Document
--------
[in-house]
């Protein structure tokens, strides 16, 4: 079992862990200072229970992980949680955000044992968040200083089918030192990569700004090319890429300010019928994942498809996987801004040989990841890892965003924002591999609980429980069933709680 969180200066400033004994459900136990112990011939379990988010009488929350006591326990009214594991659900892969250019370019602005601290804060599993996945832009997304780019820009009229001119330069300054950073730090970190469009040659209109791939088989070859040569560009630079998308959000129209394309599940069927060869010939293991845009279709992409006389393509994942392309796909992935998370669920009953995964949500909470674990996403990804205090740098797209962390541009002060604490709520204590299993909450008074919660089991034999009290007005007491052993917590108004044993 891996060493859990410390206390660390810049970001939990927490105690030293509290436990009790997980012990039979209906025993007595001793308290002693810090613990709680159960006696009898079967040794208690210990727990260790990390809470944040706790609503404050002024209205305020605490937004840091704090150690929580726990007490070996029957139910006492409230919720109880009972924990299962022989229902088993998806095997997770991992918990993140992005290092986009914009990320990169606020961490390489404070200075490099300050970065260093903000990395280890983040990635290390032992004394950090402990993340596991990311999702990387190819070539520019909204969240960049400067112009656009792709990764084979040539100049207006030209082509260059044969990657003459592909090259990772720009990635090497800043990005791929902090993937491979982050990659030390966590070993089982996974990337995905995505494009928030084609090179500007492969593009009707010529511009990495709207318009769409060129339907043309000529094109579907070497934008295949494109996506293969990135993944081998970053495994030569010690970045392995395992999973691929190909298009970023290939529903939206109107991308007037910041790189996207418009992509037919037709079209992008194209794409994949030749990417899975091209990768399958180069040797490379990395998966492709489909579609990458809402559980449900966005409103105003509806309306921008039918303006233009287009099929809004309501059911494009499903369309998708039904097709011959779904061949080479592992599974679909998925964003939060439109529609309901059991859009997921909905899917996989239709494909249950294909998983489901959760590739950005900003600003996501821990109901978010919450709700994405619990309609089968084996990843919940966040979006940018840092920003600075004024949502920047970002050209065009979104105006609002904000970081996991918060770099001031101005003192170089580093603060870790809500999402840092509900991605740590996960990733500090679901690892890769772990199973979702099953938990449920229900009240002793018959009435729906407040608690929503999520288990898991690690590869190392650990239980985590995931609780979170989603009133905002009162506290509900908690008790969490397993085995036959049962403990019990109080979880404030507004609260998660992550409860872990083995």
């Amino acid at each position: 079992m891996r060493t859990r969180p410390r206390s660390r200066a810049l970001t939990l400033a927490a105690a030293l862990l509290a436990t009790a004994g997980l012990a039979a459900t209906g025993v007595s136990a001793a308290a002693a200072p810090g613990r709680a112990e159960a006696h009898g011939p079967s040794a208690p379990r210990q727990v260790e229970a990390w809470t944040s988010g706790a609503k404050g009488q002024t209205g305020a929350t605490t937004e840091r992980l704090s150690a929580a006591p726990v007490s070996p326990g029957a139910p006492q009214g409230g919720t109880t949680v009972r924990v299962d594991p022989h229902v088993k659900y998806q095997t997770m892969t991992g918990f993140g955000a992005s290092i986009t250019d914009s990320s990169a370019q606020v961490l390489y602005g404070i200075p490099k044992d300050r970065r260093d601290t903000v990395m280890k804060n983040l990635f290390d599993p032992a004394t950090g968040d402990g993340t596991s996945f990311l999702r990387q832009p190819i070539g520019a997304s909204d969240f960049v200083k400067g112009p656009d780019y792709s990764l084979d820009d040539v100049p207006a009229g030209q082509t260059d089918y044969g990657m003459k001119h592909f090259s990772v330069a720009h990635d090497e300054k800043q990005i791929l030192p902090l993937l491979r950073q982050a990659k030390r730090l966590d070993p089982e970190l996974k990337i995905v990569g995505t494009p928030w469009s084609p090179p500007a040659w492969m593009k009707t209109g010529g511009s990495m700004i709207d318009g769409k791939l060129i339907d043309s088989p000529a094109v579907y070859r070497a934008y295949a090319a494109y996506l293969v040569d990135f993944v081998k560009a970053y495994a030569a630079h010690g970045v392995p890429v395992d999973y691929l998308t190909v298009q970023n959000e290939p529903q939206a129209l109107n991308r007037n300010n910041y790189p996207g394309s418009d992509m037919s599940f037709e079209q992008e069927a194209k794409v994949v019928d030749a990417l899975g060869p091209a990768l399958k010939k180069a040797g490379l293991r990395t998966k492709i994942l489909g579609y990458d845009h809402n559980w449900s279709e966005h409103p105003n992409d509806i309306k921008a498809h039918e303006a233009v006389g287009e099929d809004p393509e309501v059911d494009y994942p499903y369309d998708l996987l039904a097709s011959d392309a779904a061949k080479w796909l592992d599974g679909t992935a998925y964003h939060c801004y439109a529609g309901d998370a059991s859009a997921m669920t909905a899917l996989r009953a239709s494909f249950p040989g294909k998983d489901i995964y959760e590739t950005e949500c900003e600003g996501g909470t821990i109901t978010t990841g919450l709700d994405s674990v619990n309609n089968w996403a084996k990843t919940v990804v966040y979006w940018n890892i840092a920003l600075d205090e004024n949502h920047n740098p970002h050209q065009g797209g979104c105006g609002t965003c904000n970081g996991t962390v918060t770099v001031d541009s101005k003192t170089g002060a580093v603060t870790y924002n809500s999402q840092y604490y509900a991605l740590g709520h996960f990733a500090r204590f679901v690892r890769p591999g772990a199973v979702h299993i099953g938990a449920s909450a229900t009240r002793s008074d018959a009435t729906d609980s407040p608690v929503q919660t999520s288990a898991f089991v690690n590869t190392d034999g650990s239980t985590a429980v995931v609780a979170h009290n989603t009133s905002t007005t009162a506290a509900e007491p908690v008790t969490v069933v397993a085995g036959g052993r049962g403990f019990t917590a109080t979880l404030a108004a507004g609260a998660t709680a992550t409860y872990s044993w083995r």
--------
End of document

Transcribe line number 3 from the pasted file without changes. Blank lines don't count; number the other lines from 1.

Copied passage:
């Amino acid at each position: 079992m891996r060493t859990r969180p410390r206390s660390r200066a810049l970001t939990l400033a927490a105690a030293l862990l509290a436990t009790a004994g997980l012990a039979a459900t209906g025993v007595s136990a001793a308290a002693a200072p810090g613990r709680a112990e159960a006696h009898g011939p079967s040794a208690p379990r210990q727990v260790e229970a990390w809470t944040s988010g706790a609503k404050g009488q002024t209205g305020a929350t605490t937004e840091r992980l704090s150690a929580a006591p726990v007490s070996p326990g029957a139910p006492q009214g409230g919720t109880t949680v009972r924990v299962d594991p022989h229902v088993k659900y998806q095997t997770m892969t991992g918990f993140g955000a992005s290092i986009t250019d914009s990320s990169a370019q606020v961490l390489y602005g404070i200075p490099k044992d300050r970065r260093d601290t903000v990395m280890k804060n983040l990635f290390d599993p032992a004394t950090g968040d402990g993340t596991s996945f990311l999702r990387q832009p190819i070539g520019a997304s909204d969240f960049v200083k400067g112009p656009d780019y792709s990764l084979d820009d040539v100049p207006a009229g030209q082509t260059d089918y044969g990657m003459k001119h592909f090259s990772v330069a720009h990635d090497e300054k800043q990005i791929l030192p902090l993937l491979r950073q982050a990659k030390r730090l966590d070993p089982e970190l996974k990337i995905v990569g995505t494009p928030w469009s084609p090179p500007a040659w492969m593009k009707t209109g010529g511009s990495m700004i709207d318009g769409k791939l060129i339907d043309s088989p000529a094109v579907y070859r070497a934008y295949a090319a494109y996506l293969v040569d990135f993944v081998k560009a970053y495994a030569a630079h010690g970045v392995p890429v395992d999973y691929l998308t190909v298009q970023n959000e290939p529903q939206a129209l109107n991308r007037n300010n910041y790189p996207g394309s418009d992509m037919s599940f037709e079209q992008e069927a194209k794409v994949v019928d030749a990417l899975g060869p091209a990768l399958k010939k180069a040797g490379l293991r990395t998966k492709i994942l489909g579609y990458d845009h809402n559980w449900s279709e966005h409103p105003n992409d509806i309306k921008a498809h039918e303006a233009v006389g287009e099929d809004p393509e309501v059911d494009y994942p499903y369309d998708l996987l039904a097709s011959d392309a779904a061949k080479w796909l592992d599974g679909t992935a998925y964003h939060c801004y439109a529609g309901d998370a059991s859009a997921m669920t909905a899917l996989r009953a239709s494909f249950p040989g294909k998983d489901i995964y959760e590739t950005e949500c900003e600003g996501g909470t821990i109901t978010t990841g919450l709700d994405s674990v619990n309609n089968w996403a084996k990843t919940v990804v966040y979006w940018n890892i840092a920003l600075d205090e004024n949502h920047n740098p970002h050209q065009g797209g979104c105006g609002t965003c904000n970081g996991t962390v918060t770099v001031d541009s101005k003192t170089g002060a580093v603060t870790y924002n809500s999402q840092y604490y509900a991605l740590g709520h996960f990733a500090r204590f679901v690892r890769p591999g772990a199973v979702h299993i099953g938990a449920s909450a229900t009240r002793s008074d018959a009435t729906d609980s407040p608690v929503q919660t999520s288990a898991f089991v690690n590869t190392d034999g650990s239980t985590a429980v995931v609780a979170h009290n989603t009133s905002t007005t009162a506290a509900e007491p908690v008790t969490v069933v397993a085995g036959g052993r049962g403990f019990t917590a109080t979880l404030a108004a507004g609260a998660t709680a992550t409860y872990s044993w083995r």